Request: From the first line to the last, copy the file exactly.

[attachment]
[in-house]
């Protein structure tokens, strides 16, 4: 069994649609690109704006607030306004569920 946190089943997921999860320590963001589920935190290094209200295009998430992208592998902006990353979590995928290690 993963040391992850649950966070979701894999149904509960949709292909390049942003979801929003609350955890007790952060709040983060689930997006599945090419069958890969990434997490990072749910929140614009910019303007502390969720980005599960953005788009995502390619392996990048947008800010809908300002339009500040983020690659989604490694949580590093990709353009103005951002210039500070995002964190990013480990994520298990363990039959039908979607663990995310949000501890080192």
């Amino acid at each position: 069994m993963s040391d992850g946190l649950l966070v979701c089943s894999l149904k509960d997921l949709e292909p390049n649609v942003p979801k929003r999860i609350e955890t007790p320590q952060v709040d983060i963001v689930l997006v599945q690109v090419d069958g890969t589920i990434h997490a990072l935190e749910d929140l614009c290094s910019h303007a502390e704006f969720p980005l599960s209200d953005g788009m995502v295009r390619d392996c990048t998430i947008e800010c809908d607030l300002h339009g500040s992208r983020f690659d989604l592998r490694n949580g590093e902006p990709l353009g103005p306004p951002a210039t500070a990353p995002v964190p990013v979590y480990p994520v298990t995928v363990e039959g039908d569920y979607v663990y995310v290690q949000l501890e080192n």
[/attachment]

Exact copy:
[in-house]
């Protein structure tokens, strides 16, 4: 069994649609690109704006607030306004569920 946190089943997921999860320590963001589920935190290094209200295009998430992208592998902006990353979590995928290690 993963040391992850649950966070979701894999149904509960949709292909390049942003979801929003609350955890007790952060709040983060689930997006599945090419069958890969990434997490990072749910929140614009910019303007502390969720980005599960953005788009995502390619392996990048947008800010809908300002339009500040983020690659989604490694949580590093990709353009103005951002210039500070995002964190990013480990994520298990363990039959039908979607663990995310949000501890080192």
């Amino acid at each position: 069994m993963s040391d992850g946190l649950l966070v979701c089943s894999l149904k509960d997921l949709e292909p390049n649609v942003p979801k929003r999860i609350e955890t007790p320590q952060v709040d983060i963001v689930l997006v599945q690109v090419d069958g890969t589920i990434h997490a990072l935190e749910d929140l614009c290094s910019h303007a502390e704006f969720p980005l599960s209200d953005g788009m995502v295009r390619d392996c990048t998430i947008e800010c809908d607030l300002h339009g500040s992208r983020f690659d989604l592998r490694n949580g590093e902006p990709l353009g103005p306004p951002a210039t500070a990353p995002v964190p990013v979590y480990p994520v298990t995928v363990e039959g039908d569920y979607v663990y995310v290690q949000l501890e080192n």